“are afflicted with neither lunacy, hypochondria, nor frenzy; but have a combination of all these species of disease, which affects their imaginations and causes them a more than canine hunger. This makes them so ravenous for human flesh that they pounce upon women, children, and even upon men, like veritable werewolves, and devour them voraciously, without being able to appease or glut their appetite…”
Then in the winter of 1878 came the disturbing case of Swift Runner, a Plains Cree trapper from Alberta. Swift and his nearest relatives, having left their kinsmen to set up some winter camps of their own, began to starve as the winter deepened around them. In the spring, Swift returned – alone – to his family. Asked what had become of his companions, he claimed that they had all either starved, killed themselves, or become lost. When he led investigators to his camps, however, they found evidence of cannibalism, and Swift subsequently confessed to having killed and eaten six of his family members. Those of us of European heritage might put this down to murder driven by desperation, or possibly to mental illness. To Swift’s fellow Cree, however, it might have been seen as a case of wendigo possession.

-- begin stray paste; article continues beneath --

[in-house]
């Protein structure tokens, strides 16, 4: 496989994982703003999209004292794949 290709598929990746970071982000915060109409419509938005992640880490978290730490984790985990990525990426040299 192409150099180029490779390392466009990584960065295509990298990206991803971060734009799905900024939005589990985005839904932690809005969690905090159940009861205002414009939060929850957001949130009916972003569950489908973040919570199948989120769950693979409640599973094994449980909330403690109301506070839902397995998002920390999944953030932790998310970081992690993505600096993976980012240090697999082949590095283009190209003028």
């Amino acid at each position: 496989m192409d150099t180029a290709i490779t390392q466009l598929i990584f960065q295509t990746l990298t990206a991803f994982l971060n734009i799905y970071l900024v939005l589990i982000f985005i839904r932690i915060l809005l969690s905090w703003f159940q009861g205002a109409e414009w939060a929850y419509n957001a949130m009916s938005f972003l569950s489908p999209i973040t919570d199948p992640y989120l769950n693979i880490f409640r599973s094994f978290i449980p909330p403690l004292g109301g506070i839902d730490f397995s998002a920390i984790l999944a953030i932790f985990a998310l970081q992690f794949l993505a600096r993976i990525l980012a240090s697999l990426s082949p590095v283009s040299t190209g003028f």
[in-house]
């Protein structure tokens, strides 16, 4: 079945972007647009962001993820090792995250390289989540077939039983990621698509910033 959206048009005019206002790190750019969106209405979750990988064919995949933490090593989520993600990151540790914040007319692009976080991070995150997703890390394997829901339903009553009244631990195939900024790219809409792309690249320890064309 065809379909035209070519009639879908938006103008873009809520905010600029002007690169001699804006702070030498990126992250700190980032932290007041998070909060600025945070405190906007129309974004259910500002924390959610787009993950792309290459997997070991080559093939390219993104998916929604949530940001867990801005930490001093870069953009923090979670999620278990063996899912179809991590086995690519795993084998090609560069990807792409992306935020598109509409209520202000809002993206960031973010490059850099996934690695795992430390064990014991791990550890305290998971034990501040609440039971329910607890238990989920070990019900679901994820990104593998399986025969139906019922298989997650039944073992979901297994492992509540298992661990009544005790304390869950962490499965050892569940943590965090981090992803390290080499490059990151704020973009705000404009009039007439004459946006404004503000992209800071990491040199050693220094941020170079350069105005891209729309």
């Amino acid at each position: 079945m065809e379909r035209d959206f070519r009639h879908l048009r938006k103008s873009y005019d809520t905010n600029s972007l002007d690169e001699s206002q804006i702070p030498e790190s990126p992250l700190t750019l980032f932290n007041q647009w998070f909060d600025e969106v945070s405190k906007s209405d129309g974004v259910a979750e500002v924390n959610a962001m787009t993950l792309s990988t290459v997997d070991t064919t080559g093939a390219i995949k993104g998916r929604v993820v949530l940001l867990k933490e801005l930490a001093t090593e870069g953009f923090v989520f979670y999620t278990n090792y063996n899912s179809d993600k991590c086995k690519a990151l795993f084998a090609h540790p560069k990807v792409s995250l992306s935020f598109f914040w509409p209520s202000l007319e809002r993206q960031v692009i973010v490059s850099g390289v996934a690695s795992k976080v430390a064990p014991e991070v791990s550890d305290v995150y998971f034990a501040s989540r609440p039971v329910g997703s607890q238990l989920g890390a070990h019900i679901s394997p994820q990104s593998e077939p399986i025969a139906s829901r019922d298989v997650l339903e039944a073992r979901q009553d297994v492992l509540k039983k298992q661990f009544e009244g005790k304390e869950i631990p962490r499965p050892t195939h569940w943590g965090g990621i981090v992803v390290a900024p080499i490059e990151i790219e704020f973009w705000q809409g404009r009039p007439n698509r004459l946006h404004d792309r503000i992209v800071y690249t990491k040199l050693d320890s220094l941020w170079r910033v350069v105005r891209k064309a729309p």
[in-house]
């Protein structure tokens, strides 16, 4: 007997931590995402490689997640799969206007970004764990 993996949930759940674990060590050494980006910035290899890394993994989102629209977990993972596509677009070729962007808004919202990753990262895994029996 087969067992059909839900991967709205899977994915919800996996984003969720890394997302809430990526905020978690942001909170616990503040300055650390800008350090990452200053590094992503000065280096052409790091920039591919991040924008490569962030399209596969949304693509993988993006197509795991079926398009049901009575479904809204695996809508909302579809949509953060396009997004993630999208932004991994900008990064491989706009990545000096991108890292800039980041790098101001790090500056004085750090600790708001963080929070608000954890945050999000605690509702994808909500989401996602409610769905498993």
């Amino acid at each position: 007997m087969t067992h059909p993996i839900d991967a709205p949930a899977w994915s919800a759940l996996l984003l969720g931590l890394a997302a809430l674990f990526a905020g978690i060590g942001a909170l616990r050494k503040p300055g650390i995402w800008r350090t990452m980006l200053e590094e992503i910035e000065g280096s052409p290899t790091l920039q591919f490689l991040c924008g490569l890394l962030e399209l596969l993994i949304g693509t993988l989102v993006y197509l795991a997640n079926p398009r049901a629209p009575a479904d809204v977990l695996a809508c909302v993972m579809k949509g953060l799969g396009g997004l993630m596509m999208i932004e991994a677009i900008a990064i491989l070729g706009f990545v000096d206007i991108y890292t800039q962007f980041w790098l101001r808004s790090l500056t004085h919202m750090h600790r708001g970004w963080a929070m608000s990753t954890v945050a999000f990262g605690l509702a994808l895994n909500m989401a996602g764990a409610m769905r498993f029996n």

Old legends die hard. According to some, the wendigo continues to haunt North America. Indeed (and perhaps inevitably, in these days of camera phones), some people claim to have caught it on film. Here is a compilation of some of this footage; whether or not you think it genuine is up to you.
“The Wendigo is simply the Call of the Wild personified, which some natures hear to their own destruction.”Algernon Blackwood
Regardless of whether the wendigo actually exists, it serves as a powerful warning against greed and the overconsumption of natural resources. It may characterize individuals, movements or ideologies. It may be seen in the light of colonialism or environmental degradation. It is sometimes viewed as a metaphor for unbridled capitalism, though it is also possible to see it as a symbol of a rapacious and overly powerful state. Like many a good monster (the vampire also springs to mind), the wendigo can mean many things to many men, and its significance varies according to who is searching for that significance.
The wendigo has also guest-starred in several literary works. The earliest was probably Algernon Blackwood’s 1910 short story The Wendigo. The wendigo also features as a character in Stephen King’s Pet Sematary, and has made several appearances in Marvel Comics. The Round House, by Chippewa author Louise Erdrich, involves a violent criminal who becomes a wendigo.
Metaphor or monster, fact or fable… the wendigo, like many such creatures, will live on for a long time to come. Its actual existence is perhaps less important than the psychological and social insights it offers. And even if it doesn’t dwell in the wintry hush of North America’s forests, we are left with a still more disquieting possibility: that it dwells instead deep inside the human psyche, where it may never be vanquished.